Substitutes are always a key factor when assessing a manager's decision-making. They are also always hotly disputed in the aftermath of a result, particularly if that result was a defeat.
First up; Modou Barrow. The Gambian winger is introduced at the expense of Wayne Routledge with 29 minutes remaining. Next up? Guidolin sees Ki Sung-Yueng, Leroy Fer, Bafetimbi Gomis and sends his warm-up orders to... Kyle Naughton?
It's the manager's fourth game in charge and it's also the fourth time he opts to bring on the former Tottenham Hotspur man to change things and swing the match in his side's favour.
Does it work? No. Has it worked in any of the three previous games? No. A straight swap at full-back, believe it or not, does not help the Swans to all three points as their mini-run of four games unbeaten comes to an end. Fourth time lucky doesn't occur and the assessment of the manager's decision-making that evening comes back with low marks.
Frequent, but puzzling, substitute
It's become customary under Guidolin to see Naughton brought off the bench to influence the game. Against Everton last month, he was used almost to time waste as he entered proceedings on the cusp of stoppage time in a 2-1 win. His introduction against Crystal Palace the week before the Saints clash was similar, with it making no difference eight minutes from time in a 1-1 draw.
Against West Bromwich Albion he was given a reasonable run out - just like against the Saints - as, just before the hour, left-back Neil Taylor made way for the primarily right-sided man. However, with no key passes played and just 67 per cent pass accuracy accumulated, how was his introduction justified?
Both Jefferson Montero and Barrow were unused substitutes at the Hawthorns that day, which is something many picked up on after full time once the Swans had dropped points late on - Salomon Rondon equalising in stoppage time.
However, one man who didn't pick up on it was Guidolin, who opted for the same change on Saturday. Naughton's impact this time was better, with him creating a chance and completing 83 per cent of his passes, but it was not game changing.
Attackers at the ready
Swansea's attack is becoming very predictable, which is especially bad news when they are at the wrong end of the table. Goals are needed more than ever, but they are not coming because of a lack of creativity. The pace and directness of a player like Montero is what the Swans need late on to win a game, not the slightly adventurous but controlled offensive threat posed by a right-back.
The change might be more understandable if Guidolin was bringing on Naughton to play on the wing, as he does possess good attacking qualities. However, simply introducing him as part of a straight swap at right back severely limits the impact he can have on the game, as he is obviously going to spend less time in the other team's half and, thus, the final third.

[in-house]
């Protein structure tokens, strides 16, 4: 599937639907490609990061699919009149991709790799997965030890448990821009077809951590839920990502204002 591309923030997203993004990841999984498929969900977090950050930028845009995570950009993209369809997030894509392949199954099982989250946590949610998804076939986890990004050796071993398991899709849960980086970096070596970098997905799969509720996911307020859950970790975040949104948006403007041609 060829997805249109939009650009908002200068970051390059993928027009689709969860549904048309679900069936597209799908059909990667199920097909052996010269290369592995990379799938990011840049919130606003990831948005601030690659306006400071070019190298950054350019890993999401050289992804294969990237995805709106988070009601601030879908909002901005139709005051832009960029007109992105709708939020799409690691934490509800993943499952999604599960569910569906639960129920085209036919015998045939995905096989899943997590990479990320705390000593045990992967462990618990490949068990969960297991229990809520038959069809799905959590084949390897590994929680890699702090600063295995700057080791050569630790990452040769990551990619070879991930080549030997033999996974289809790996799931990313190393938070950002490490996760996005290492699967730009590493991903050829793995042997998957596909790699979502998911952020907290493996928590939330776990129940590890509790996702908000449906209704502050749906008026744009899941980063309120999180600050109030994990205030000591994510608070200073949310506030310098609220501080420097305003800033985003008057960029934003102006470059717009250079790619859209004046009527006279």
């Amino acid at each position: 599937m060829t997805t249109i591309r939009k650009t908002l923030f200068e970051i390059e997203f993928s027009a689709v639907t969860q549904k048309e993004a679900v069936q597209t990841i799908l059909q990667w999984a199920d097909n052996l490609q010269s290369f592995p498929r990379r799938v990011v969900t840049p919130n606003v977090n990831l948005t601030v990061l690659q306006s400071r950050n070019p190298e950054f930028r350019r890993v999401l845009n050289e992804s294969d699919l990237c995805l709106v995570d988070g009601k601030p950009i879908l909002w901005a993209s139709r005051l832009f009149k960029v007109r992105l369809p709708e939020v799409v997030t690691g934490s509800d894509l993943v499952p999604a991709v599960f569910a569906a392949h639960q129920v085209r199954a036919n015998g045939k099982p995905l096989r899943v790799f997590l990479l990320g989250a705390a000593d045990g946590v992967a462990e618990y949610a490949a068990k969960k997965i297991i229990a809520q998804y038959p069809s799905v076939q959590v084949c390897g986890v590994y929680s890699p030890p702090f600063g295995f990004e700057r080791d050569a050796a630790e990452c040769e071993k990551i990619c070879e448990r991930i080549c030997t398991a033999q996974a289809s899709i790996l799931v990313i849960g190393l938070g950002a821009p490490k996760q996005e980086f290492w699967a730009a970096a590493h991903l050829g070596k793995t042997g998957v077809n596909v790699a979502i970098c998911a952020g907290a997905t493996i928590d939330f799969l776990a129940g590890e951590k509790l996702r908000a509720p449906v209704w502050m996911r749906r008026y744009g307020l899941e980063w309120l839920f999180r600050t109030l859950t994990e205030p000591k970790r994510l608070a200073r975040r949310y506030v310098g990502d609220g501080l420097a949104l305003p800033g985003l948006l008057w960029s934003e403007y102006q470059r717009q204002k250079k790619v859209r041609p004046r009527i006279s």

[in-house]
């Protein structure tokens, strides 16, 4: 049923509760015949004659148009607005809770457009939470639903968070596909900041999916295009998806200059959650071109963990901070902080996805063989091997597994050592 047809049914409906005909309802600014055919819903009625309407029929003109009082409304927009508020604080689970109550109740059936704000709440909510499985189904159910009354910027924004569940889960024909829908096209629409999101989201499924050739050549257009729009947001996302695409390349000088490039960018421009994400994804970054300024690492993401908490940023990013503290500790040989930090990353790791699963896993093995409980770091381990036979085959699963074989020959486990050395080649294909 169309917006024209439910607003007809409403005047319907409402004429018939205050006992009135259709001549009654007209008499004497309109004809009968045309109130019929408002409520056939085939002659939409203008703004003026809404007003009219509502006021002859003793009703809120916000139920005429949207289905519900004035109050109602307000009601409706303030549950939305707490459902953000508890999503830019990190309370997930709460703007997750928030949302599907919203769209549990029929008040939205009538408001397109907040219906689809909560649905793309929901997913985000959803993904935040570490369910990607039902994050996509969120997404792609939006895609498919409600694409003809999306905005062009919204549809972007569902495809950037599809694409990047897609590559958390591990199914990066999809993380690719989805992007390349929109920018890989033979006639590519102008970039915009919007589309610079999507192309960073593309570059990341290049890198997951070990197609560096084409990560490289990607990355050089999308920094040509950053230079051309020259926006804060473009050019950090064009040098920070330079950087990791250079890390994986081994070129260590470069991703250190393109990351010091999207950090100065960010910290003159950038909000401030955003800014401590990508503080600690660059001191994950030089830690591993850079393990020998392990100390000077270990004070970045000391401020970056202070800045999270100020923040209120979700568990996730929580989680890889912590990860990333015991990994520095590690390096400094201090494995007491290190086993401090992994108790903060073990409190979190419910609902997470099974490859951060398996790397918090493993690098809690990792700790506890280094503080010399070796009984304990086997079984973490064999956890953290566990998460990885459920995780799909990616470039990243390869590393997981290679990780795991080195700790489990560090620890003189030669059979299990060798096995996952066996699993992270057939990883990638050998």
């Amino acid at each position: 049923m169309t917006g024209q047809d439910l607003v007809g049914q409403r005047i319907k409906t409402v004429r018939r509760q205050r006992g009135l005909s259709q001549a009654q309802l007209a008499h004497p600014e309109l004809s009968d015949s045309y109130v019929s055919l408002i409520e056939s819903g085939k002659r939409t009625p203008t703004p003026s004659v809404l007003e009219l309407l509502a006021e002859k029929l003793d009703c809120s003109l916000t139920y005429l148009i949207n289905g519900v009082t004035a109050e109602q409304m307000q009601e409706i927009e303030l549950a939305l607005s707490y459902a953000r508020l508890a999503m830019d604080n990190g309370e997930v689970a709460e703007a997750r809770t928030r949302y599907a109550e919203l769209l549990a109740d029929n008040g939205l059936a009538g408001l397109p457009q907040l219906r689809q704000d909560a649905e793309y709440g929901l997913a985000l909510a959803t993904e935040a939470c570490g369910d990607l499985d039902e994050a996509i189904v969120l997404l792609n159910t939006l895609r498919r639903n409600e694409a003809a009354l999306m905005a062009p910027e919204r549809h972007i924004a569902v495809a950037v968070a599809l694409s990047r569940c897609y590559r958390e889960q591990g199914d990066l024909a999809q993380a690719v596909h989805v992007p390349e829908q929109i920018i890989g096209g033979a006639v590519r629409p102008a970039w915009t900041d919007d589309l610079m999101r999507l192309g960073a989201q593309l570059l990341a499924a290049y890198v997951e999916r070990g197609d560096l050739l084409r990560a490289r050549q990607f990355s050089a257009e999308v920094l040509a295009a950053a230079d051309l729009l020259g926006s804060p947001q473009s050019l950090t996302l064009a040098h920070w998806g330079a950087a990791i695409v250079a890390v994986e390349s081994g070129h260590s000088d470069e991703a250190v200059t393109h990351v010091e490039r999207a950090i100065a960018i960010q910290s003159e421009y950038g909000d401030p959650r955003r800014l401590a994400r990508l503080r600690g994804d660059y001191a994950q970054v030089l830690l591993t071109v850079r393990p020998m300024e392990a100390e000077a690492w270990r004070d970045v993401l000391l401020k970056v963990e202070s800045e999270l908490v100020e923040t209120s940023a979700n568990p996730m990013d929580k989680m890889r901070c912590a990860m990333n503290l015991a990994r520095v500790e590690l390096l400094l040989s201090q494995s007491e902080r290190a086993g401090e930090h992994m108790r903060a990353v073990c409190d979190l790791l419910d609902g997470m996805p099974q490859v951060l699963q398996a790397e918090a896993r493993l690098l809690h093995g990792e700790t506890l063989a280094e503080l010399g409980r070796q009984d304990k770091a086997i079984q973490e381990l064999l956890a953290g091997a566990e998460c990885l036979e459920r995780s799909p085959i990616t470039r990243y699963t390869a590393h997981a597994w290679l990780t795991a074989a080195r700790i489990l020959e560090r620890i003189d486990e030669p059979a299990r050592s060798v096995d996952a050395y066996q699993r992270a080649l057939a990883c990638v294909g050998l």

How much impact can a player have in an attacking sense when they spend half of their time defending?
With an attack-minded player like Fer yet to make his debut and a creative midfielder like Ki unused as he returns from injury, the use of Naughton at the weekend is even more baffling. At West Brom, it was the same. The right-back was chosen ahead of Barrow, Gomis and Montero, all of whom are attackers. It seems almost incredible for Guidolin to view his seemingly second-choice right-back as a better impact sub than these players.
Barrow has been a real livewire off the bench all season, posing all sorts of problems, whilst Montero has done the same when given the chance. Gomis may be enduring a poor run of form, but the chances of him scoring and breaking his duck are certainly better than Naughton's.
Furthermore, Angel Rangel has been the player that Naughton has been replacing under Guidolin, bar one instance when it was Taylor. The Spaniard, however, offers just as much as his English teammate and fatigue never forces him off either.
If it is the wings where Guidolin believes Swansea need refreshing during games, why is he looking at Naughton over Barrow and Montero? Alternatively, if it's Naughton he believes can change the game, why is he limiting his effectiveness by deploying him at right-back, and not putting him ahead of Rangel out wide and trying something different?
There are so many angles at which the customary substitute can be criticised, and all lead to the same conclusion being drawn. That is, that the change is not working and that either the role Naughton is being brought into needs to change, or the player being introduced does. With so many attacking options found warming the bench, it's the latter that is the main concern.